So…some sparkling wine basics to start with.  The bubbles were first looked at as a flaw, but the Brits got a taste and liked it!  During the 17th century the English glass production used coal ovens rather than wood like the French and were able to create a more durable bottle that could better withstand the pressure in sparkling wine.  Prior to this it was not unusual for a cellar to loose 20-90% of their bottles to instability.Champagne splash

How did it get to England and hook the Brits you ask?  Well Champagne is a cold region and sometimes the fermentation process would be prematurely halted due to the cold temperature leaving dormant yeast and some residual sugar in the bottle.  They would box up the wine and ship it to England, where it would warm up and begin a second fermentation in the bottle and thus when opened in jolly old England it would be bubbly!

There are two methods of making Champagne or sparkling wine.  The first is the Methode Traditionnelle and the second is Charmat.  Let’s hit the 2nd first because it is quick and easy to explain.  In this method the Champagne is made in large tanks and CO2 is added to add the bubbles.  This method is used for less expensive sparkling wines.  The bubbles tend to be larger and “rule of thumb”, the larger the bubbles the bigger the headache.  These bubbles tend to disperse quickly also.  Now onto the more complicated method “Methode Traditionnelle”

The Traditional method “Methode Traditionnelle” is much more complicated and time consuming and therefore much more expensive.  After harvest the grapes are put in vats for the first fermentation which can be up to a year.  Then the wines are carefully blended and may be blended with previous years wines to create the house style.  This is known as assemblage.  The idea for French champagne makers is to create a champagne that is consistent from year to year.  After assemblage the liquer de tirage is added.  This mixture of still wine, sugar and yeast is what will trigger the second fermentation.  The wines are then bottled and capped (with simple bottle caps (anyone remember those?).  Then the 2nd fermentation begins and can take 10 days to 3 months.  After the 2nd fermentation the next step is Remuage.  The bottles are transferred to “pupitres” which are rectangular boards where the bottles can rest almost upside down.  This allows the lees and sediment to collect in the neck of the bottle.  A process known as “riddling “ is applied here.  Originally “Riddlers” would slowly turn the bottles, a bit of a turn gently each day to get all the sediment to settle in the neck, now there are machines that assist with this.  After the riddling the wine will be aged again on its lees for a minimum of one year for non-vintage champagnes and at least 3 years for vintage champagnes.  This aging allows the lees to breakdown which is what gives Methode Traditionnelle sparkling wines their bouquet and flavor.  But we are not done yet…you don’t want all that lees clouding up your beautiful sparkling wine!  The next step is Degorgement where the sediment is removed.  The neck of the bottle is put into a nitrogen solution to freeze it.  Then the bottle is opened and the solid frozen plug of lees is removed.  How in the world did they figure out how to do this?  Well for this tradition thanks the Veuve Clicquot.  Veuve in French is widow and Madame Clicquot’s husband died during the bottling process.  Legend says that she could not figure out how to get the lees out of the bottles and in her frustration threw them out into the snow, where….the necks froze first allowing them to easily remove the lees.  The final stage is to add more sugar and still wine to again fill the neck where the lees was removed.  This last “dosage” as it is called, determines the wines sweetness which goes from Brut to Sec.  Strangely enough, Extra dry is not as dry as Brut.  The Brut labels were added later to indicate a dryer wine.  So there you go the quick version of making Champagne.  It is a bit of work!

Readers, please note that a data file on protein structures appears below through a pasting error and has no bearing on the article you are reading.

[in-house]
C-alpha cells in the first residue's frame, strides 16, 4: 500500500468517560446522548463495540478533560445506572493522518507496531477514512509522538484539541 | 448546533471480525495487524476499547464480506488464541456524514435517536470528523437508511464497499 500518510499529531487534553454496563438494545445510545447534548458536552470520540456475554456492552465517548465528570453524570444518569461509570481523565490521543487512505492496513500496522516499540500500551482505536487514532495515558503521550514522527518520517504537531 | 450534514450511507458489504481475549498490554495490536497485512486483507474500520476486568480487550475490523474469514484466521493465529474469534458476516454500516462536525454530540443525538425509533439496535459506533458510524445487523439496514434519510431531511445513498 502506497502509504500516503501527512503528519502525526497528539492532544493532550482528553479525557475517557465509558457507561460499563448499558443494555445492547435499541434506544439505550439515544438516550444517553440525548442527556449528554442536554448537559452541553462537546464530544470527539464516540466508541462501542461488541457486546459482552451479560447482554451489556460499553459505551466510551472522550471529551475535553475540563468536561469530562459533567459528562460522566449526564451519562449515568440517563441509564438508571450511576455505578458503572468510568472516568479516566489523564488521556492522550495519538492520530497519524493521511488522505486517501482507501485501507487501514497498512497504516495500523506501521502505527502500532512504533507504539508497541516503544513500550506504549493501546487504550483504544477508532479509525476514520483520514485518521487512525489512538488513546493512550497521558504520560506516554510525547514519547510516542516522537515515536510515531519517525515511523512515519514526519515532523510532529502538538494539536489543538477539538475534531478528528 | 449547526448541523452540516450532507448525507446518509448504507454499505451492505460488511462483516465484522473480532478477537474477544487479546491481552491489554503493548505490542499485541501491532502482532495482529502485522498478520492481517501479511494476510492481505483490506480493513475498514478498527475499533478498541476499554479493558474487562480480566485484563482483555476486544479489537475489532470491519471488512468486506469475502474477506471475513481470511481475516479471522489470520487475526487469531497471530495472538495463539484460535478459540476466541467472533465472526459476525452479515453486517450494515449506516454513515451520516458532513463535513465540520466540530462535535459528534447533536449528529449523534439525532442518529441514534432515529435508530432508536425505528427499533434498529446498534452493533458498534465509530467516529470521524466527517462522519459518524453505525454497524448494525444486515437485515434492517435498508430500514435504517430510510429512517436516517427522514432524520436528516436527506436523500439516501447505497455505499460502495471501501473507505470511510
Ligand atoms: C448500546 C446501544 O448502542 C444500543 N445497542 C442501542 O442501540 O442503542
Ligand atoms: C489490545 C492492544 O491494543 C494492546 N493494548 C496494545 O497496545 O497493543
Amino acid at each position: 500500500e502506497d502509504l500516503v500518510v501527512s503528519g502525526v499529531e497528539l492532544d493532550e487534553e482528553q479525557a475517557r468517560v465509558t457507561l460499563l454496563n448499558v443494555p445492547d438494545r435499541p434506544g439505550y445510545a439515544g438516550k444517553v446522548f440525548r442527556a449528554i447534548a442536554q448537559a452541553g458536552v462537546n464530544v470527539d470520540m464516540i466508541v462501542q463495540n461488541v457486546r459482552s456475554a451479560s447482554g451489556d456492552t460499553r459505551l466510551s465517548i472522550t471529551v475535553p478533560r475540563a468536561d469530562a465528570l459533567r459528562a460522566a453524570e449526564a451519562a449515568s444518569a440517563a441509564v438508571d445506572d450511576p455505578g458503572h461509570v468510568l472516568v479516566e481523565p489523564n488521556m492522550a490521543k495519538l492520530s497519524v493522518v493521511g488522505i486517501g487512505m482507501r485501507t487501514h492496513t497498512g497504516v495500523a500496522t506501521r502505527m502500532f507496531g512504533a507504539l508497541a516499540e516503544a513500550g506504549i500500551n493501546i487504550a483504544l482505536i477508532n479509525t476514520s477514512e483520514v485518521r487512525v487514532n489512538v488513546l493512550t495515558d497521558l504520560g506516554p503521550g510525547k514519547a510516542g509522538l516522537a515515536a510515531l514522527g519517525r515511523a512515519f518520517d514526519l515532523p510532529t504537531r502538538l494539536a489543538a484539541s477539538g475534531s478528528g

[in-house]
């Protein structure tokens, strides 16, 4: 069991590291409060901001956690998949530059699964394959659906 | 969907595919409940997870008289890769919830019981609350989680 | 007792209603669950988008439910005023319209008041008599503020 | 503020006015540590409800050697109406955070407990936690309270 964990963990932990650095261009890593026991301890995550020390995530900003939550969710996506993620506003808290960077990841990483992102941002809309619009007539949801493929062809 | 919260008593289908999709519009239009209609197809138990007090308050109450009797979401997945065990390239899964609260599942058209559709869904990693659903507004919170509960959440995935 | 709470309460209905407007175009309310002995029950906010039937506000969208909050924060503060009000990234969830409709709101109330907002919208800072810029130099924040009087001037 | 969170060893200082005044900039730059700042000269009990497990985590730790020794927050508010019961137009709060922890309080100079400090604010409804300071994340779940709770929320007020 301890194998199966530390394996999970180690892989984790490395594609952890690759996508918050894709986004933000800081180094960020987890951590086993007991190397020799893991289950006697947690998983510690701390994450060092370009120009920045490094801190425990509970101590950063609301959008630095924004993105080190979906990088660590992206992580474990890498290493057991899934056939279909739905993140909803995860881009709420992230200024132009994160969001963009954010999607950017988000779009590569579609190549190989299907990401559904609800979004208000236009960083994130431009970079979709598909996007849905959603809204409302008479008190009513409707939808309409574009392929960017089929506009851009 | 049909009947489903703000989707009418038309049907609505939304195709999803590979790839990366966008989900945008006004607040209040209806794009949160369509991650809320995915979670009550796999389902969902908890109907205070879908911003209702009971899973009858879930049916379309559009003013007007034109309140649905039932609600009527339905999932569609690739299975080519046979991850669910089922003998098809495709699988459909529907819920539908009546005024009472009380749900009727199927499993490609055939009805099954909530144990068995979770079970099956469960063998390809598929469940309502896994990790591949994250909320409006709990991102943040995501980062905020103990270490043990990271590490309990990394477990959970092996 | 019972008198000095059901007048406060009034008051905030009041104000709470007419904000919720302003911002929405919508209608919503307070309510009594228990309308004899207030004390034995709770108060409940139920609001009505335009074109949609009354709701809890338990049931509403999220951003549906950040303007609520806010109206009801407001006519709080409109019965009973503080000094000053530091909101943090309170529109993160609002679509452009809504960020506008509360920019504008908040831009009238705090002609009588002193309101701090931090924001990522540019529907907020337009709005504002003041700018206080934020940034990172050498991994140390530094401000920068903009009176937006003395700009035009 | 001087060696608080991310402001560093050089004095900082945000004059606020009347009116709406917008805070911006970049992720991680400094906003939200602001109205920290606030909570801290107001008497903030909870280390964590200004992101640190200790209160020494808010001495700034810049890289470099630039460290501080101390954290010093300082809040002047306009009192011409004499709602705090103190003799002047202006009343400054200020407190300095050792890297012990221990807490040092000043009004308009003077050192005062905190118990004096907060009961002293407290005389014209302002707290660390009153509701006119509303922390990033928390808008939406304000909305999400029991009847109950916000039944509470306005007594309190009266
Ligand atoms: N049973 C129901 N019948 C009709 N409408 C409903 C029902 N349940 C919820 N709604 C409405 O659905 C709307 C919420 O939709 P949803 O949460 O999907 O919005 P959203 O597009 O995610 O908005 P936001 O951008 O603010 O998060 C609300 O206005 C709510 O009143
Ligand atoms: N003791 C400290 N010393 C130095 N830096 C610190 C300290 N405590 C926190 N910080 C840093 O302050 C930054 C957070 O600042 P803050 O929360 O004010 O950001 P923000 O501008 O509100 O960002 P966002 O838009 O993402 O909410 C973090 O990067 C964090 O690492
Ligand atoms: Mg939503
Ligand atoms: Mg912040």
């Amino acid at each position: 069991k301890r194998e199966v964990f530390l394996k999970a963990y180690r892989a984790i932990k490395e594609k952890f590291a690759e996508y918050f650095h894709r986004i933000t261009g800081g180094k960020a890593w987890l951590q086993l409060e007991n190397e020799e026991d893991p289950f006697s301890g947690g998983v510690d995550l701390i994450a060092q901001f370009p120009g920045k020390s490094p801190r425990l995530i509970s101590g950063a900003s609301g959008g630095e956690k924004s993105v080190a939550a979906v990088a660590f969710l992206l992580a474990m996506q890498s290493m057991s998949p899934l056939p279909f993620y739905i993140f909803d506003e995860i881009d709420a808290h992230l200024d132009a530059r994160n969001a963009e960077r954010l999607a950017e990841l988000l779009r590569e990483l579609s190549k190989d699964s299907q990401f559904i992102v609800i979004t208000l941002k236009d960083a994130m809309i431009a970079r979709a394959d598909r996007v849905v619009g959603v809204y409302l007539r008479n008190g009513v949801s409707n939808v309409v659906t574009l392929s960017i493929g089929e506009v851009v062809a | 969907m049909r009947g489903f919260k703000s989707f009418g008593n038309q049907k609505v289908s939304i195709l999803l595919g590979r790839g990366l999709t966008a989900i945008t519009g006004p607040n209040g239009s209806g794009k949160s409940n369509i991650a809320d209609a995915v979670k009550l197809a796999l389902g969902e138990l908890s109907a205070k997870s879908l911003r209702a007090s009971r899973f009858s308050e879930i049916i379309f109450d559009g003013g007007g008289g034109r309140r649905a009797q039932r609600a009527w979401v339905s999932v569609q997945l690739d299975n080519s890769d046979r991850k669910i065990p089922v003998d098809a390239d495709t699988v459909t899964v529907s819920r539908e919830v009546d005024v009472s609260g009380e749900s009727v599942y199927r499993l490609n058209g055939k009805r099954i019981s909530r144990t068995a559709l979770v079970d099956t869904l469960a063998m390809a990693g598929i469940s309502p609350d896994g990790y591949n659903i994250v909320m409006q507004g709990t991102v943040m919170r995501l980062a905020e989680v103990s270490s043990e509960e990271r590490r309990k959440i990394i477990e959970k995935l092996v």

ORondel Cava Brutkay on to the tasting.  We began as I mentioned with a Rondel Brut Cava.

This is a great sparkling wine from Spain made in the Methode Traditionnelle.  It is lovely on it’s own or in mimosas and is exceedingly affordable at around $7.99 per bottle.  We tasted a Brut which was lovely, but it is also available in a Demi-Sec if you lean toward sweeter wines.  I picked up a Demi-Sec to take home for Michael to mix in Mimosas.